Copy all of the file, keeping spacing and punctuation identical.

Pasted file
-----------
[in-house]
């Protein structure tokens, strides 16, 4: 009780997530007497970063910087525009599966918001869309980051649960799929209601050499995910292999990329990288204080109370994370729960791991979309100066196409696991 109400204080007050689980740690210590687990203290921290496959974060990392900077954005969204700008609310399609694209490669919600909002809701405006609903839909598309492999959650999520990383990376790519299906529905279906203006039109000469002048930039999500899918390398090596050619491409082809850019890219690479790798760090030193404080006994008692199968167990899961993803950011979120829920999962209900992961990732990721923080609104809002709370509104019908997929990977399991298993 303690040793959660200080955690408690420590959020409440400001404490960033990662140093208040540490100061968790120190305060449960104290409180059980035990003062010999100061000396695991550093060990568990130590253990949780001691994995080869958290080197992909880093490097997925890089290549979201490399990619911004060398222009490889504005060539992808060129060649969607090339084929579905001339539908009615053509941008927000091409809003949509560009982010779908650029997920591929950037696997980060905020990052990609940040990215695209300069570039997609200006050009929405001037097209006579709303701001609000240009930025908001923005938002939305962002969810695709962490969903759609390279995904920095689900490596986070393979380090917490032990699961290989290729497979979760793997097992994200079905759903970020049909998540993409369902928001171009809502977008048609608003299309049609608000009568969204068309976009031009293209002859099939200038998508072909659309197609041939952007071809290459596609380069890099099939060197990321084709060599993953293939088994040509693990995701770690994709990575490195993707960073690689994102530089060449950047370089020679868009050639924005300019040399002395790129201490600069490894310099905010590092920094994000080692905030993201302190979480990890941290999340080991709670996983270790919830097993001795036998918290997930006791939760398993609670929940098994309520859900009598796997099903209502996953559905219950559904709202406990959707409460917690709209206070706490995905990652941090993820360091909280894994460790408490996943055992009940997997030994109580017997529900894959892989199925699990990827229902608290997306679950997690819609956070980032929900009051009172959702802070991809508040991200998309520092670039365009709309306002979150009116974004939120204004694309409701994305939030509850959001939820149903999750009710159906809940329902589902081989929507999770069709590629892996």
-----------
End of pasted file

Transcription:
[in-house]
């Protein structure tokens, strides 16, 4: 009780997530007497970063910087525009599966918001869309980051649960799929209601050499995910292999990329990288204080109370994370729960791991979309100066196409696991 109400204080007050689980740690210590687990203290921290496959974060990392900077954005969204700008609310399609694209490669919600909002809701405006609903839909598309492999959650999520990383990376790519299906529905279906203006039109000469002048930039999500899918390398090596050619491409082809850019890219690479790798760090030193404080006994008692199968167990899961993803950011979120829920999962209900992961990732990721923080609104809002709370509104019908997929990977399991298993 303690040793959660200080955690408690420590959020409440400001404490960033990662140093208040540490100061968790120190305060449960104290409180059980035990003062010999100061000396695991550093060990568990130590253990949780001691994995080869958290080197992909880093490097997925890089290549979201490399990619911004060398222009490889504005060539992808060129060649969607090339084929579905001339539908009615053509941008927000091409809003949509560009982010779908650029997920591929950037696997980060905020990052990609940040990215695209300069570039997609200006050009929405001037097209006579709303701001609000240009930025908001923005938002939305962002969810695709962490969903759609390279995904920095689900490596986070393979380090917490032990699961290989290729497979979760793997097992994200079905759903970020049909998540993409369902928001171009809502977008048609608003299309049609608000009568969204068309976009031009293209002859099939200038998508072909659309197609041939952007071809290459596609380069890099099939060197990321084709060599993953293939088994040509693990995701770690994709990575490195993707960073690689994102530089060449950047370089020679868009050639924005300019040399002395790129201490600069490894310099905010590092920094994000080692905030993201302190979480990890941290999340080991709670996983270790919830097993001795036998918290997930006791939760398993609670929940098994309520859900009598796997099903209502996953559905219950559904709202406990959707409460917690709209206070706490995905990652941090993820360091909280894994460790408490996943055992009940997997030994109580017997529900894959892989199925699990990827229902608290997306679950997690819609956070980032929900009051009172959702802070991809508040991200998309520092670039365009709309306002979150009116974004939120204004694309409701994305939030509850959001939820149903999750009710159906809940329902589902081989929507999770069709590629892996």